Starring: Ligia Branice, Howard Ross, Marina Pierro, Gabriella Giacobbe, Rodolfo Dal Pra, Loredana Martinez
Inside a convent, a dictatorial Mother Superior tightly controls her nuns — or at least attempts to. This loosely plotted film is an adaptation of Stendhal’s novel Roman Walks and spends much of its running time following scantily clad nuns as they succumb to desire. The Mother Superior tries to suppress the girls' inevitable sexuality, frequently catches them in the act, and then punishes them. This is mostly presented as a series of vignettes featuring different ways to misbehave: masturbating with a violin, naughty yoga, a dildo with Jesus's face painted on the end, and so on. There is also a romantic subplot and a murky twist where a disturbed sister poisons several people, including herself.
Walarian Borowczyk is, perhaps, an acquired taste. The type of crowd drawn to his early arthouse films was inevitably alienated by his later erotic works like Immoral Tales and The Beast. And then many cult film fans delighted by those two were perhaps confused by his follow up films, The Story of Sin and La marge, two gloomy, arty classics about doomed love. While he seems to have jumped back on the cult film train with Behind Convent Walls, anyone expecting a run-of-the-mill nunsploitation film is likely to be quite shocked, though hopefully pleased -- though I don't expect anyone to approach the same levels of rapturous enthusiasm that I feel for the film.
Behind Convent Walls is nunsploitation at its core, but it is also so much more. Where some of the genre’s directors like Joe D'Amato focus on the sex, violence, and sacrilegious material inherent in erotic nun movies, Borowczyk somehow transcends this to effectively recycle one of his beloved themes: the inevitably and irresistibility of human sexuality. Like La marge, the film has a deceptively simple plot that conveys a surprising amount of emotion through the passions of some loosely sketched minor characters. With some sort of directorial sorcery, Borowczyk emphasizes the emotional aspect of natural, innocent sexuality seeping (OK, gushing) through the cracks of a disciplined culture like Roman Catholicism -- fittingly, this is his only Italian production -- specifically in the physical and emotional pressure cooker of a convent.
While the strict Mother Superior does all she can to suppress sexuality and sin in her young charges, the sisters innocently and exuberantly display a talent for fun, mischief and, unsurprisingly, masturbation. What sets Behind Convent Walls apart from other nunsploitation films is that most of these sexual acts are presented as natural, inevitable acts not associated with sin; even more shockingly, they are often committed out of love for Jesus. Yes, you heard me. They whack off for Christ. Which is, I suspect, why Behind Convent Walls has suffered extensively from some damaging censorship. Most Borowczyk retrospectives and film festivals have neglected it, I assume, because of this message. While it is one thing to say that corrupt, evil, immoral, or insane nuns can indulge in sex, it is another thing entirely to say that they commit the same acts in the name of innocence, affection, instinct, and, above all, love for God.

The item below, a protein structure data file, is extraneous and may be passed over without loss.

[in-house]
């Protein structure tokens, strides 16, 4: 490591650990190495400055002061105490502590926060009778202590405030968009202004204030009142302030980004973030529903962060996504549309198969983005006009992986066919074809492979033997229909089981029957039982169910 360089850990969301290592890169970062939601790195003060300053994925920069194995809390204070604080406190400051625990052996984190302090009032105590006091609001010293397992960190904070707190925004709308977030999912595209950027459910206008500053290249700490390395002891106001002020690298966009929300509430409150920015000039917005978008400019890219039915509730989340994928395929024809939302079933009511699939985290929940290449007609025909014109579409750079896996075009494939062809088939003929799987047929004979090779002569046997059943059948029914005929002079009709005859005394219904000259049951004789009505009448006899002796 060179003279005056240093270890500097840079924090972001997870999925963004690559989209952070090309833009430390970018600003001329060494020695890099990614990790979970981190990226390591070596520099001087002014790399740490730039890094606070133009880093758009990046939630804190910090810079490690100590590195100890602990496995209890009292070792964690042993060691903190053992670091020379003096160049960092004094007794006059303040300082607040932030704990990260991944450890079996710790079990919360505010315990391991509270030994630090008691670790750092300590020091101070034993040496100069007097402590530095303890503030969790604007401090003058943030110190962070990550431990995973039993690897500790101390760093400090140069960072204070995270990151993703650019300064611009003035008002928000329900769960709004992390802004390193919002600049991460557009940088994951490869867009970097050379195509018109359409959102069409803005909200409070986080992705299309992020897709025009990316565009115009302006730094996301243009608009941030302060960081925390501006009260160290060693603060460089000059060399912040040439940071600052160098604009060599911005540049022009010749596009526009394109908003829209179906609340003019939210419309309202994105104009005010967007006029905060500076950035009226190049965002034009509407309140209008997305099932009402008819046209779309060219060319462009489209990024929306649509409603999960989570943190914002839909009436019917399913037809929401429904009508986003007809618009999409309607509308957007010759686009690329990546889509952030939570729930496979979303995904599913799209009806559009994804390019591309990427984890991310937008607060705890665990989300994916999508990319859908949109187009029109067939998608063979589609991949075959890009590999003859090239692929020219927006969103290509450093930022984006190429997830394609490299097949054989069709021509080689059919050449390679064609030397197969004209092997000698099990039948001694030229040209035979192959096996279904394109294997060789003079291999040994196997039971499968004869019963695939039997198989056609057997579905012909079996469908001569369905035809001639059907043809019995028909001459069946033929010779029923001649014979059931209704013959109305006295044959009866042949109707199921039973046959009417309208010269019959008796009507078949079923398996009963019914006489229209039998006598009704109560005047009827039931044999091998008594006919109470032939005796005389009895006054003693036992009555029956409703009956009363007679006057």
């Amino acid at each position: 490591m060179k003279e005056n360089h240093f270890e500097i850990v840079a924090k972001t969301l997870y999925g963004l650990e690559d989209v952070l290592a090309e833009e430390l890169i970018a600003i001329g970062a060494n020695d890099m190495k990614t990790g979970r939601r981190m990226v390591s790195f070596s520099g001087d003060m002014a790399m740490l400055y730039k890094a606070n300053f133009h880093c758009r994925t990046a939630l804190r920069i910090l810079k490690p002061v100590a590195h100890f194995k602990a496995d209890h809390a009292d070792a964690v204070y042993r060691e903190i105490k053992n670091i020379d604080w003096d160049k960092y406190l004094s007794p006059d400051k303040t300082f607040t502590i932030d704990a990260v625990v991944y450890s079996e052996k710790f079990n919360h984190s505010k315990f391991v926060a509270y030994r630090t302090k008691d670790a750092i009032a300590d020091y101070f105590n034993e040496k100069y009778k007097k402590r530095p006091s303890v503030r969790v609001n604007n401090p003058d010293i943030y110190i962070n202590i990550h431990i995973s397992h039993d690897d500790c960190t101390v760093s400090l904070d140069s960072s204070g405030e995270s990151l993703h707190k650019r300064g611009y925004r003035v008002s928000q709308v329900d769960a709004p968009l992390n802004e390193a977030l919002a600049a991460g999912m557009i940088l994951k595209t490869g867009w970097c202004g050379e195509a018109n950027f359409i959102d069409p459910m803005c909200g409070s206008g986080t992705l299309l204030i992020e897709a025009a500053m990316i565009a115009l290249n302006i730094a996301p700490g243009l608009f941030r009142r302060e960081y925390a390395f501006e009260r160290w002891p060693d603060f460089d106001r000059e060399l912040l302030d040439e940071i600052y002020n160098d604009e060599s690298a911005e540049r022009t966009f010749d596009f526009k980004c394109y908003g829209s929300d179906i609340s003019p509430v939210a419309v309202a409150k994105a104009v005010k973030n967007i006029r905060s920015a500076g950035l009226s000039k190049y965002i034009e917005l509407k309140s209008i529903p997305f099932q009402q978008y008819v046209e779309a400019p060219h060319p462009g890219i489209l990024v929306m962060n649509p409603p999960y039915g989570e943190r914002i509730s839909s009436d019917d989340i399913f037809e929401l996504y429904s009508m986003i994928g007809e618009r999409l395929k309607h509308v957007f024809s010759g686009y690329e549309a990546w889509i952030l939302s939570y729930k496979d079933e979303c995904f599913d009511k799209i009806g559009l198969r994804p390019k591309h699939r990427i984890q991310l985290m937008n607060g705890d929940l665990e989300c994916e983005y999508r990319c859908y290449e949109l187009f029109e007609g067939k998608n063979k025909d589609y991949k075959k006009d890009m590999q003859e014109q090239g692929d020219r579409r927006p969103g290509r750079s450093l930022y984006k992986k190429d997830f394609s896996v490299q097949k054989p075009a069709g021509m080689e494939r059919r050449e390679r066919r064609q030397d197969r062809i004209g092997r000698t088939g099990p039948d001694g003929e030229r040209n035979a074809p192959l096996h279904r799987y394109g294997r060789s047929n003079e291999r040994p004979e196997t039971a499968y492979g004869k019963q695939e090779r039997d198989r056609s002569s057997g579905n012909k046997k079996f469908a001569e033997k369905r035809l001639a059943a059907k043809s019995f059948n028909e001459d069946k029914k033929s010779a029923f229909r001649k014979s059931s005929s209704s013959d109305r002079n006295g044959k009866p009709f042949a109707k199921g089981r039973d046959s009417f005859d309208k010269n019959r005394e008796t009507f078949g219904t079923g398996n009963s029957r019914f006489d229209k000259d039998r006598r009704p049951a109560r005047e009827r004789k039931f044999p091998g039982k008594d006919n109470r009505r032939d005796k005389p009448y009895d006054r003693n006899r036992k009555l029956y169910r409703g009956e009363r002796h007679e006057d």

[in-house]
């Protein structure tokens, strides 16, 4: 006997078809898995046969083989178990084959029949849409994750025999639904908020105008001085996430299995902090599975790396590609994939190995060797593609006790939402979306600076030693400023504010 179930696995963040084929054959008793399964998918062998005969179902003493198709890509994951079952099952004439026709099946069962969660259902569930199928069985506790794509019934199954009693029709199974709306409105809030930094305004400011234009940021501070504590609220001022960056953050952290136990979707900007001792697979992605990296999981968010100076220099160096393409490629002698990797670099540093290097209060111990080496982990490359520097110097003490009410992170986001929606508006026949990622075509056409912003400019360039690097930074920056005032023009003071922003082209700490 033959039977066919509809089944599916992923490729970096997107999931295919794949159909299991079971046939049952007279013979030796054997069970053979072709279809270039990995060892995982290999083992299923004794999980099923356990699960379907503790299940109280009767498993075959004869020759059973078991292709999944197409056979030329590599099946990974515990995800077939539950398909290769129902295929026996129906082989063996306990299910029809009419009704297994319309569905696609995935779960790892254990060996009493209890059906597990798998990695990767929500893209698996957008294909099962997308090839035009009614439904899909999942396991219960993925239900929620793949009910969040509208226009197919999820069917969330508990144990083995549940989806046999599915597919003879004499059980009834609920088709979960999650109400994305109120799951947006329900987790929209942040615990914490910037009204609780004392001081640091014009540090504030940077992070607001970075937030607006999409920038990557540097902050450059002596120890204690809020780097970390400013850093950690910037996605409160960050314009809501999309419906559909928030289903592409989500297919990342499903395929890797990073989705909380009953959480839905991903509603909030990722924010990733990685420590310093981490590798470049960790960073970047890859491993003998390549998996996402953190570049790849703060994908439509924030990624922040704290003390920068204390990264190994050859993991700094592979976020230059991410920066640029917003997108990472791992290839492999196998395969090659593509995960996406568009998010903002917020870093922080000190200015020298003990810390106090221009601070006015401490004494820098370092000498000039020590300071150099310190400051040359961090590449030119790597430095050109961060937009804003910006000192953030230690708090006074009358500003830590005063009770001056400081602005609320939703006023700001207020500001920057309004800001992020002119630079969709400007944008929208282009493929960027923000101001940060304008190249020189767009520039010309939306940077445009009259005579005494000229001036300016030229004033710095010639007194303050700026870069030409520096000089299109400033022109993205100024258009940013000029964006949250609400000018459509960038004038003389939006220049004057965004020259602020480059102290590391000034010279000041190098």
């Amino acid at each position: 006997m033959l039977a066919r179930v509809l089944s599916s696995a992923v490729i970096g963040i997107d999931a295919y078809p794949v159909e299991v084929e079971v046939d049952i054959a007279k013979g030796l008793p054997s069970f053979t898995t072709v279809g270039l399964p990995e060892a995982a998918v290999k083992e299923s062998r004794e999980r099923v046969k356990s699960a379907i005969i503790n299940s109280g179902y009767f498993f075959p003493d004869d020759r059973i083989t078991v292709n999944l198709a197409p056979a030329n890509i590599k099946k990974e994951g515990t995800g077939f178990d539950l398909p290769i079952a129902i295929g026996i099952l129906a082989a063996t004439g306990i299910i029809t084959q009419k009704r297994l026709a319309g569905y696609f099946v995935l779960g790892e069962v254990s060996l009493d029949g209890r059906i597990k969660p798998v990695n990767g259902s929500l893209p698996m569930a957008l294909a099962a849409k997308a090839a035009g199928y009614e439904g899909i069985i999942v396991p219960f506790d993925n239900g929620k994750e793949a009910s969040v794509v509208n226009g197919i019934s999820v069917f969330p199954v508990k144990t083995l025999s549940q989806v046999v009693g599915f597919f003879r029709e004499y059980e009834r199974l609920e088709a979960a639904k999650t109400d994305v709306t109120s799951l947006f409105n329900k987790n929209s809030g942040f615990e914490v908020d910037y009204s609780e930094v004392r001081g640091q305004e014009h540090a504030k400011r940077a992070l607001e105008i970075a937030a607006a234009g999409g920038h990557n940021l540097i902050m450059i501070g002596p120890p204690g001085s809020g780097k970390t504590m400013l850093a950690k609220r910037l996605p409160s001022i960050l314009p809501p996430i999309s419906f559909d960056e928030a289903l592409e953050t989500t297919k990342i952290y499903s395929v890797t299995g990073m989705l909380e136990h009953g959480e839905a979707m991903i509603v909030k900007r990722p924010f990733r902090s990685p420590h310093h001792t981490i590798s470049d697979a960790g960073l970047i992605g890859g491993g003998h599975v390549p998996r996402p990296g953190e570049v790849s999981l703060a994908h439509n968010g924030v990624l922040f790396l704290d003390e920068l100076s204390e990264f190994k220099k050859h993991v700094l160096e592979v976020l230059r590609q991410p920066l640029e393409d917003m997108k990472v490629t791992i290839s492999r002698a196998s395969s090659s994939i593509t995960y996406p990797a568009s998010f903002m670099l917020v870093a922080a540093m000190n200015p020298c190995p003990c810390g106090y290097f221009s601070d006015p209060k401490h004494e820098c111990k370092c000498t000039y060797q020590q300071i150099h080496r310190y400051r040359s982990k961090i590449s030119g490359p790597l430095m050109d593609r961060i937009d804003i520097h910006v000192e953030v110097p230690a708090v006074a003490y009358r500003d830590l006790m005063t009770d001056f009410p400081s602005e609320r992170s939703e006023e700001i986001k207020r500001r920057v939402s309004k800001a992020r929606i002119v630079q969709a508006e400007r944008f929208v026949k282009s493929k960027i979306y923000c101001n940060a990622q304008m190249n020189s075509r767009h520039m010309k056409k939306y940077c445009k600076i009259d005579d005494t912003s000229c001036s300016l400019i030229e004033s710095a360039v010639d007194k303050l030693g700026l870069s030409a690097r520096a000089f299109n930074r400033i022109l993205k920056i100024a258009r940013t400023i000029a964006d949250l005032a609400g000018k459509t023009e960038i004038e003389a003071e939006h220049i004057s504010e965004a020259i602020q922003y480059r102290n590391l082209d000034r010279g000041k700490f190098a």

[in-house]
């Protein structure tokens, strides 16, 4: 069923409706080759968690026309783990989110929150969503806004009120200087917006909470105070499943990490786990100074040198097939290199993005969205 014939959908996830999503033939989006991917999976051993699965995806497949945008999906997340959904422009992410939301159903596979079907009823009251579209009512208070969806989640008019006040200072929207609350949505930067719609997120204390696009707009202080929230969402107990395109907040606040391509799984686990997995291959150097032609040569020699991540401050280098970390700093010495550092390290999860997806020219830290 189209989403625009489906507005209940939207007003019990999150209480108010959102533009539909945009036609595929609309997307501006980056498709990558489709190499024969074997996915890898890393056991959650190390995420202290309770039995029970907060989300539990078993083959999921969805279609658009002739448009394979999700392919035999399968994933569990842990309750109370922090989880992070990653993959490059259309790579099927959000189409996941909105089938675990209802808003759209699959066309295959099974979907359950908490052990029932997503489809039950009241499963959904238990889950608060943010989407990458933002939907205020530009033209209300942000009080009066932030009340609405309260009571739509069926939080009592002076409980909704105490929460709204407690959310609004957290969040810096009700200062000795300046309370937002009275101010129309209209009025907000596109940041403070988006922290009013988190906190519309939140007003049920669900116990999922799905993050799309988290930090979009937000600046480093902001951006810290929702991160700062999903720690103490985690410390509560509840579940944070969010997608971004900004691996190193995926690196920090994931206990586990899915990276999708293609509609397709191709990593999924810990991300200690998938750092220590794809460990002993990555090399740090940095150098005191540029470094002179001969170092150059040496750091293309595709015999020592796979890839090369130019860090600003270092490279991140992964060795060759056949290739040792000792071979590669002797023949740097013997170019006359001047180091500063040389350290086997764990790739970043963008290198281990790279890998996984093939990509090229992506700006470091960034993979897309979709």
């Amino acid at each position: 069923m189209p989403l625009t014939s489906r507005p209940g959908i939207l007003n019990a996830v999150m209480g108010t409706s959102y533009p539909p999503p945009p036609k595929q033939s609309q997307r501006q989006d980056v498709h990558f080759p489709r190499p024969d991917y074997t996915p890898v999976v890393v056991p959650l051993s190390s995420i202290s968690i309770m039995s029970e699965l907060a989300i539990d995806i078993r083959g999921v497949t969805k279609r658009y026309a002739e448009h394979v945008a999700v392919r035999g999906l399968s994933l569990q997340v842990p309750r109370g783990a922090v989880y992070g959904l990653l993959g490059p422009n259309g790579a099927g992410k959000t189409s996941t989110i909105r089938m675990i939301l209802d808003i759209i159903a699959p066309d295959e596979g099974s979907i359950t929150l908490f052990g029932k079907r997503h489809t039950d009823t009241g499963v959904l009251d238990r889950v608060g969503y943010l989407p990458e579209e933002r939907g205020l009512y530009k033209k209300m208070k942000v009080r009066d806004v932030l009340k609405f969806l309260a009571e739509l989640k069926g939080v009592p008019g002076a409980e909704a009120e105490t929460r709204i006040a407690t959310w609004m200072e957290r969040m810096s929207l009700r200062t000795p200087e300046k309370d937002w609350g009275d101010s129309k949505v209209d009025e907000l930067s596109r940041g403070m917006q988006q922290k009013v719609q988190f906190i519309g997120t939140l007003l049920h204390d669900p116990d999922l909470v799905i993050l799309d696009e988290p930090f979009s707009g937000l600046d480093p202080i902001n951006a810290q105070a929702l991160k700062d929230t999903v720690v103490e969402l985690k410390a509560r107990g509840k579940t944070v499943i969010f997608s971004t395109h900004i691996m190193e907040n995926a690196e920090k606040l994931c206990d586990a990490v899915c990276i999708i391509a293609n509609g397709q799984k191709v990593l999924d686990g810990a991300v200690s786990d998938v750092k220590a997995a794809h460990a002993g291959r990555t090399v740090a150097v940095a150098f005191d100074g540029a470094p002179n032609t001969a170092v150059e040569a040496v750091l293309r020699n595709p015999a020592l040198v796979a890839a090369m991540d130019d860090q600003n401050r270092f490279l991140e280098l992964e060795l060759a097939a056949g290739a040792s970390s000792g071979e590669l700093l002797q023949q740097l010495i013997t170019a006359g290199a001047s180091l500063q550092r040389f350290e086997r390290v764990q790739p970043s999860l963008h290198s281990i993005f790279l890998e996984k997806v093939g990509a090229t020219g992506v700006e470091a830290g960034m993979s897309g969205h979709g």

The casting here is also excellent. This marks the final appearance of Borowczyk’s dazzlingly beautiful first muse, his wife Ligia Branice, who is in fine form and gives one of her most lively performances. It’s also Borowczyk’s first time working with actress Marina Pierro, the Italian beauty who would star is most of the films in the second half of his career. Also keep your eyes peeled for cult movie figures like Howard Ross as the priest's charming nephew — he also happens to be the man with the missing finger from New York Ripper. I'm probably the only person who cares about this, but there he is alongside Gabriella Giacobbe (Keoma), Mario Maranzana (Lady of the Camelias), Alex Partexano (And the Ship Sails On, Zeder), and many others.
I'm reviewing the uncut, PAL region 2 disc, though I really hope something better (and fully restored with lots special features) gets released sometime soon. There are some extras here, such as a nice, though too short documentary from some of Borowczyk's biggest fans, most of whom seem to be other film critics. Regardless of the DVD edition, the film comes with the highest possible recommendations and it’s one of my favorites. Though I’m at the point where nearly half of Borowczyk’s catalog is on that list, Behind Convent Walls and I have had a long term romance. Having the opportunity to see it in the theater a few months ago at the Lincoln Center Borowczyk retrospective was one of the highlights of the last five years of my life.
P.S. I’ve seen the film a number of times over the years and I remember a particularly beautiful lesbian sex scene taking place in the convent’s garden. But when I saw the film at the Lincoln Center, it was missing. Did I imagine this? Or just splice in a memory of a scene from another film? If I find the answer, I will let you know.